Broadcasters Make Their Case To FCC at Media Ownership Forum in Harrisburg


Broadcasters made their case for loosening media ownership rules at the FCC's media ownership hearing in Harrisburg on Friday. The first speaker was Bill Baldwin, an executive with Hall Communications, owner of 21 radio stations including in nearby York and Harrisburg, Pa..

The hearing is one of six planned public forums on proposed media ownership rule changes, where the commission is hearing from broadcasters and their supporters as well as anti-consolidation activists.

Baldwin said that his stations are run by local managers and that 50% of the employees are women. He said his employees devote 30,000 minutes annually to public service spots, and invest in local news and public affairs. They also hire local talent and the average length of service is 20 years. "Turnover is something we don't know much about," Baldwin said. 
The stations are also involved with food banks, hospices, Make a Wish, Habitat for Humanity, rescue missions, Big Brothers, Big Sisters, United Way, among others. To make Baldwin's point, the head of the local United Way praised broadcaster commitment to the organization, including emceeing events and producing campaign videos at no charge.
The public forum was crowded with broadcasters and representatives from several organizations on both sides of the issue applauding the industry including the United Way,  the YWCA, The York Jewish Community Center, Salvation Army, the local blood bank, and a representative of the Amber Alert system.
That tone was in marked contrast to the industry bashing that predominated the FCC's previous media ownership hearing in Nashville. though ultimately critics weighed in toward the latter half of the hearing..

Also making the broadcasters' case was Paul Quinn, President/GM of Hearst-Argyle's WGAL-TV, who said local service is a core mission.

Quinn said that his station does more than 30 hours of local news, 20-plus hours of public affairs and national news, has a  24-7 local weather channel, raised more than $10 million for local charities last year, and 16 town meetings. He also said that during the 2006 election, like all Hearst-Argyle stations, provided at least 10 minutes per day for candidate-centered political coverage.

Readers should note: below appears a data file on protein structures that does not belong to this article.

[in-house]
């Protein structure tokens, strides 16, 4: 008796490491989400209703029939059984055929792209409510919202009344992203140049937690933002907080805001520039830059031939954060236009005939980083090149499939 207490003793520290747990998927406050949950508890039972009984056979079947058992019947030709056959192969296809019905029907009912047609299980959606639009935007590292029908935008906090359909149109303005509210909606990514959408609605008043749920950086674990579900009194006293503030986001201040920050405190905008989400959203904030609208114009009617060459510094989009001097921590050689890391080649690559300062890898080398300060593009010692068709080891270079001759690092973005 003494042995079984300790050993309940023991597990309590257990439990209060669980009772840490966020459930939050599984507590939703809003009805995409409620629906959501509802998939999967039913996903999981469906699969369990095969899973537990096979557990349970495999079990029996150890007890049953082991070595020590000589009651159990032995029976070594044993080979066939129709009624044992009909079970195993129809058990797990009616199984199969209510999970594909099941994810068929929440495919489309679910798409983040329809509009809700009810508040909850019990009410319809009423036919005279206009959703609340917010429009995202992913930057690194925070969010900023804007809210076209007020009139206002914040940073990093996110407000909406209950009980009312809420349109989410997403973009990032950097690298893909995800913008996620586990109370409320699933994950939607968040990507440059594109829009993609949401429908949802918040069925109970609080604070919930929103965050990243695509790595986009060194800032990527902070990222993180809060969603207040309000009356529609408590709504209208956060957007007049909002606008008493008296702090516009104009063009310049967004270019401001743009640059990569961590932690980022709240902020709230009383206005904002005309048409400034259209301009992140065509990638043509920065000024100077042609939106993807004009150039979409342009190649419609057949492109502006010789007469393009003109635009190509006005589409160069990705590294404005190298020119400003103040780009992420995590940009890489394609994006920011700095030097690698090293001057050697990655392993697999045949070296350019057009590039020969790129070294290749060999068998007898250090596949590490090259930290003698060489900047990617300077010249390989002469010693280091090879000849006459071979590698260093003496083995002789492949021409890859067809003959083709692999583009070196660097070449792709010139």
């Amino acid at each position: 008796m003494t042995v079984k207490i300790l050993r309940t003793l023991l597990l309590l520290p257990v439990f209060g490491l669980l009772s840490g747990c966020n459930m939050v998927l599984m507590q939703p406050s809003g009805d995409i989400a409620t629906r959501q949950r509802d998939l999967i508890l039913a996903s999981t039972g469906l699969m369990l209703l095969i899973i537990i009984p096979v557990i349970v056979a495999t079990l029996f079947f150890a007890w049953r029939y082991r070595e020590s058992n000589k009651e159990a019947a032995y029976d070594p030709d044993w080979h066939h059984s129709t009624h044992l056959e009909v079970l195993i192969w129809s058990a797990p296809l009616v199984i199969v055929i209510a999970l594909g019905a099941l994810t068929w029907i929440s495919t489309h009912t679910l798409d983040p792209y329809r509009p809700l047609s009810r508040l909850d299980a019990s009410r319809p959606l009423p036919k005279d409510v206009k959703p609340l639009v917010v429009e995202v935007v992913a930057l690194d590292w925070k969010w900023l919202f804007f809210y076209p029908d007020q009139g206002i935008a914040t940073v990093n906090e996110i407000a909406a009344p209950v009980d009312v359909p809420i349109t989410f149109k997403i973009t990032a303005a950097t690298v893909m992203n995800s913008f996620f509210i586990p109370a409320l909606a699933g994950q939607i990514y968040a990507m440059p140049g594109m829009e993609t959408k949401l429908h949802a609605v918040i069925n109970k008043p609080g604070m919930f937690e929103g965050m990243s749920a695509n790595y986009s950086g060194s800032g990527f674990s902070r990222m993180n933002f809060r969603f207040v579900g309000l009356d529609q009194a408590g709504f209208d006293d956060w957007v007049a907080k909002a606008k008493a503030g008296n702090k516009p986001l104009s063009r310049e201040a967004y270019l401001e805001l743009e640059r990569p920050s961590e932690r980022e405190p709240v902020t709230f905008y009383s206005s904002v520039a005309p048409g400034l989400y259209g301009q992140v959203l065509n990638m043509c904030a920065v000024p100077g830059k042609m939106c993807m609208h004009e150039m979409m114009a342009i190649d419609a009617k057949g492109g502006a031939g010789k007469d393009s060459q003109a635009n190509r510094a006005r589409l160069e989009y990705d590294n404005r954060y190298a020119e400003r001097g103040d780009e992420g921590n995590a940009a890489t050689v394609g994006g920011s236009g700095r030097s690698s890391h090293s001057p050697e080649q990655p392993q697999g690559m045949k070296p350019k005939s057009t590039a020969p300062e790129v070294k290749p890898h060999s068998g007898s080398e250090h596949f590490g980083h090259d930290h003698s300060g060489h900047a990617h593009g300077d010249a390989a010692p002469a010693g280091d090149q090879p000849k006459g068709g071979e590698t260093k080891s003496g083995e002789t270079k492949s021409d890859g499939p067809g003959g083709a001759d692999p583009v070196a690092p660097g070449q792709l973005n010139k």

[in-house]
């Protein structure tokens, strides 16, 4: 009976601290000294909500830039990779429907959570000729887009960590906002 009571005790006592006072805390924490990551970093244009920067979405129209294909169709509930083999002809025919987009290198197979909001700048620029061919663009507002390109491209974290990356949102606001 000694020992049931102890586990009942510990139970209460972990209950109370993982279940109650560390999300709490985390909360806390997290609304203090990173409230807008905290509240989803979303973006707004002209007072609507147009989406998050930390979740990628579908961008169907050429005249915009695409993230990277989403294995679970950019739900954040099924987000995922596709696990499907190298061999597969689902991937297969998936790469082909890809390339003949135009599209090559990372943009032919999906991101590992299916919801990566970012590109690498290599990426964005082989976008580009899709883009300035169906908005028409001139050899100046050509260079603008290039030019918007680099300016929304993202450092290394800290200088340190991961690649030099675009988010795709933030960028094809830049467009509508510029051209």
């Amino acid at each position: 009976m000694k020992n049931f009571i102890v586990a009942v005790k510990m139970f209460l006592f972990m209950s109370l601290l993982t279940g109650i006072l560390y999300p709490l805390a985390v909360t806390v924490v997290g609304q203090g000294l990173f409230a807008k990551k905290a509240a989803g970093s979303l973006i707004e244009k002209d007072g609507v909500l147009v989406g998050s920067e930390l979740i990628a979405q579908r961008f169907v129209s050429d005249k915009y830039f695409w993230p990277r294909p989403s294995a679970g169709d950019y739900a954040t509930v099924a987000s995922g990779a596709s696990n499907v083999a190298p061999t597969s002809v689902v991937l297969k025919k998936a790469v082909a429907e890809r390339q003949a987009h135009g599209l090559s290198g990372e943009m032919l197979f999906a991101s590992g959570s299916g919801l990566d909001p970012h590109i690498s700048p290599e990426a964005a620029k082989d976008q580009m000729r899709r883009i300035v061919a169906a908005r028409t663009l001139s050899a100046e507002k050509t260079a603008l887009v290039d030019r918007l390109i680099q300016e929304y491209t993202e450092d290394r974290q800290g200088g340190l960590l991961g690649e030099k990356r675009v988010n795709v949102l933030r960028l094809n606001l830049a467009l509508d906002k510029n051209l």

Because of its vast resources, he said, the station "was able to stream this meeting over our station's Web site." Given unprecedented competition, including competitors that were not around in 2003 when the FCC first tried to loosen ownership rules. "We will not be able to serve communities if the rules are not brought into conformance with today's realities," Quinn said.
There was even a working broadcaster in attendance with a six-week-old baby in her arms arguing that "Big Media" had given her the flexibility to be both broadcaster and mom.

Among those weighing in against more consolidation was a representative of a small newspaper publisher, who argued against lifting the ban on newspaper/broadcast crossownership--a rule will likely survive the FCC's review of planned rule changes.

An African-American Bishop and minister to a low-income neighborhood argued against further media consolidation. He said it would "silence voices that must be heard. He continued to say it  would continue to isolate the poor and disenfranchised. "When local media outlets are owned by remote outlets," he said. "Stories about feeding the homeless do not make headlines.

"Stations target white audiences and rarely reference the values of people of color. I believe the FCC should not even consider allowing more concentration until it has dealt with the mandate to increase diversity," he said.
During the open mike session, the FCC did not require commenters to identify where they were from, which the National Association of Broadcasters had asked them to do in order to ensure the people commenting on the local issues where local to the area.
While, the vast majority of the first open mike commenters were broadcasters and charity group heads praising the industry, on the other side was a woman who identified herself as the daughter of former FCC commissioner Clifford Durr. She said that the communications business was a mess and that compeitition was not the best way to insure the best broadcast service.
Clifford Durr was a commissioner appointed by Franklin Roosevelt, who was also concerned about media consolidation.

The latter part of the hearing was dominated by consolidation critics, including one woman identifying herself as a former broadcaster and now a screenwriter, said that  she would not vote for a presidential candidate unless he pledged to lower ownership rules . " Please, inform your friends that you own the license," she said.

One self-described media activist said he had gotten up at 5 a.m. to drive to the hearing and was missing a day of work. He said that most of the parade of pro-broadcasting comments had come from people "on the payroll" of big media.

The hearing was scheduled to end at 2:30. At a little after 3 p.m., with still three dozen or so out of 150 commenters yet to speak, the commission moved the proceedings out to the lobby of the Whitaker Center and promised to record the comments of everyone who wanted to weigh in.